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What is/was your education program like?
Old 08-12-2013, 01:55 AM
 
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My internship is next fall, but I only have a handful of classes to complete between now and then. I've been lurking on this particular forum for a few years now and I've noticed some differences in some of the programs described. Like doing more than one practicum. Because we all live in different states, I am curious to know what is/was your education program like?

At my college, all students have to do a certain amount of field experience hours per education course with an specific objective (ex: present a lesson to a small or large group) in mind. However, sometimes, the objective is just to observe and/or volunteer in a classroom. Field experience hours can we anywhere from 6 hours to 20 hours per course.

To get into the program, we have to take the FTCE General Knowledge test. Prior to doing the internship, we are required to take our subject area exam (mine being ECE) and we must subject an initial portfolio of samples of different assignments throughout our classes with aligned objectives that demonstrate our mastery. Before the end of our internship, we must take the FTCE Professional Knowledge test or we will not receive our degree and we must submit a final portfolio for review.

Our internship is 12 weeks. 8+ hours a day and five days a week. I am not sure about how our internship is structured yet because my college only gives that information to people who are close to starting it. However, I do know that we are allowed three choices for placement and are normally always honored. Professor observations are definite, but the frequency is not mentioned.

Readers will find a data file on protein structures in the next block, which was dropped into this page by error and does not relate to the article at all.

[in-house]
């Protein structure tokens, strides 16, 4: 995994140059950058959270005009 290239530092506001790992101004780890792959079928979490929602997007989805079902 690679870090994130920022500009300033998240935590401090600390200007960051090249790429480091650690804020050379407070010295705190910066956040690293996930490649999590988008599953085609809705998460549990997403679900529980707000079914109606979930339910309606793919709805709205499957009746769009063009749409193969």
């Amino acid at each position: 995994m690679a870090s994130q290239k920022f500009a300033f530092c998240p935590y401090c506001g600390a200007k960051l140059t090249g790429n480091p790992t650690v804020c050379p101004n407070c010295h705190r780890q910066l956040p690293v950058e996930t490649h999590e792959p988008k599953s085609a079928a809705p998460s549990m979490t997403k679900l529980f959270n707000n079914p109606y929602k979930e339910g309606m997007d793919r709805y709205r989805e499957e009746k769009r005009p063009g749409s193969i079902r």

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Old 08-12-2013, 02:51 AM
 
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I'm from Illinois and I graduated in Dec. 2012. My program required the passing of a basic skills test to gain entry into the program. We had field hours assigned to each course. We usually observed our first and sometimes second visit and after that became very hands-on. I was always providing extra support, teaching small groups, teaching mini- lessons. Each semester we had 100 - 200 field hours. In our content- specific courses, we usually had to teach two to four lessons per class.


Senior year, we must pass a teaching test that is content area specific and have a overall GPA of a 3.0. We also participate in what is called early experience . Regardless if you student teach in the spring or fall, we our assigned to cooperating teacher from the time teachers report back through the first two weeks of school. This helps to learn how to establish a classroom at the beginning if the year. I thought it was beneficial . Most of us also come in the summer to help our cooperating teacher set- up their room. If student teach in spring , you are assigned field hours there If you student teach in the fall, you just continue into student teaching after early experience.


We are expected to pick up a subject a week until you have the whole day . We had intensives ( when we were in charge for a minimum of 5 weeks). Teachers are supposed to stay out of the room as much as possible during that time. In my case , it more like six weeks and half weeks. The only time I saw my cooperating teacher was during lunch or when she observed my lessons for feedback. I knew I could call on her if I needed too.We then hand back a subject at time until everything is given back. Our last week we observe other teachers in the building. During student teaching, we must pass the state professional teaching standards test in order to earn your degree.We must also turn in a digital portfolio that shows how we mastered each objective/ professional teaching standard .


New for student teachers( my group was the pilot), is that they have to video tape their teaching. Our university supervisor who came bi- weekly to check on us does the video taping. This tape is then evaluated my a third party panel. You must pass their evaluation to recieve certification. You only have two attempts I believe to turn in a tape piece with your reflection . Since, I was in the pilot group , I just had lesson videotaped and did the reflection. We did not have turn the videos into a board . Student teachers this year will have too.
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Old 08-13-2013, 05:31 PM